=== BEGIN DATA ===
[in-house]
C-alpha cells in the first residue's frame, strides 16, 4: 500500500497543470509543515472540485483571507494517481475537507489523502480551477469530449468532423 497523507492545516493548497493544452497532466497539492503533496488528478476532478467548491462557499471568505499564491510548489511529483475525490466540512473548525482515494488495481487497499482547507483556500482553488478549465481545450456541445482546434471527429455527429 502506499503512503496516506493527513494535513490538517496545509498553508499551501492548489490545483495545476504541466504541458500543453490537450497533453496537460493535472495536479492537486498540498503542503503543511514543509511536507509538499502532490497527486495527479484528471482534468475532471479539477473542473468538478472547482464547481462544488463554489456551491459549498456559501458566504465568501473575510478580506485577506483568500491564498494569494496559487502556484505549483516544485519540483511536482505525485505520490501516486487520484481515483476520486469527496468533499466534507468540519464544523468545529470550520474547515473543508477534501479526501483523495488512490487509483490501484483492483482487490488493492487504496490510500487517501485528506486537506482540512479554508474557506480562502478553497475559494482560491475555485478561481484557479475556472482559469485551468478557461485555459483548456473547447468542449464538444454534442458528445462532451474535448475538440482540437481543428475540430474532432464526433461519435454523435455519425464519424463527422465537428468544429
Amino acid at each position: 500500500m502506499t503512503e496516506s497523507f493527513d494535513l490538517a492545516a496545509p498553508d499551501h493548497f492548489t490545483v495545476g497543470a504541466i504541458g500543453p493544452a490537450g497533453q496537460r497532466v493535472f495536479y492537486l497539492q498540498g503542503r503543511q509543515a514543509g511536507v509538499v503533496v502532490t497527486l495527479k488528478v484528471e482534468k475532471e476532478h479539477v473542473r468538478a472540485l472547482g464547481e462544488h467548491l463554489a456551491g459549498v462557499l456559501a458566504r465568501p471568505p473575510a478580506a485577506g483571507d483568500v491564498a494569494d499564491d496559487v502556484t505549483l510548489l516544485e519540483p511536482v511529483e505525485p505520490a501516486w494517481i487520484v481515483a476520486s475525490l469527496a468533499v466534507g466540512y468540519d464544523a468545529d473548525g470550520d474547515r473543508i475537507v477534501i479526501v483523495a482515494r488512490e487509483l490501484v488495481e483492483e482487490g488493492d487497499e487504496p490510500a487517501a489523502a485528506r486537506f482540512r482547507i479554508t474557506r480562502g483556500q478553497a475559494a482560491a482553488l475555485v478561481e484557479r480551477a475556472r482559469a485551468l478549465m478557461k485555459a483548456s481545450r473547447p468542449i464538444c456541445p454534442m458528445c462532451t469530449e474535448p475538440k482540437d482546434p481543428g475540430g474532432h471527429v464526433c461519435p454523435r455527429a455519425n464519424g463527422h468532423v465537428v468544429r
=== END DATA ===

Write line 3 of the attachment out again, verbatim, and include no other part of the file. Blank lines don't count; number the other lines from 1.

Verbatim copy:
Amino acid at each position: 500500500m502506499t503512503e496516506s497523507f493527513d494535513l490538517a492545516a496545509p498553508d499551501h493548497f492548489t490545483v495545476g497543470a504541466i504541458g500543453p493544452a490537450g497533453q496537460r497532466v493535472f495536479y492537486l497539492q498540498g503542503r503543511q509543515a514543509g511536507v509538499v503533496v502532490t497527486l495527479k488528478v484528471e482534468k475532471e476532478h479539477v473542473r468538478a472540485l472547482g464547481e462544488h467548491l463554489a456551491g459549498v462557499l456559501a458566504r465568501p471568505p473575510a478580506a485577506g483571507d483568500v491564498a494569494d499564491d496559487v502556484t505549483l510548489l516544485e519540483p511536482v511529483e505525485p505520490a501516486w494517481i487520484v481515483a476520486s475525490l469527496a468533499v466534507g466540512y468540519d464544523a468545529d473548525g470550520d474547515r473543508i475537507v477534501i479526501v483523495a482515494r488512490e487509483l490501484v488495481e483492483e482487490g488493492d487497499e487504496p490510500a487517501a489523502a485528506r486537506f482540512r482547507i479554508t474557506r480562502g483556500q478553497a475559494a482560491a482553488l475555485v478561481e484557479r480551477a475556472r482559469a485551468l478549465m478557461k485555459a483548456s481545450r473547447p468542449i464538444c456541445p454534442m458528445c462532451t469530449e474535448p475538440k482540437d482546434p481543428g475540430g474532432h471527429v464526433c461519435p454523435r455527429a455519425n464519424g463527422h468532423v465537428v468544429r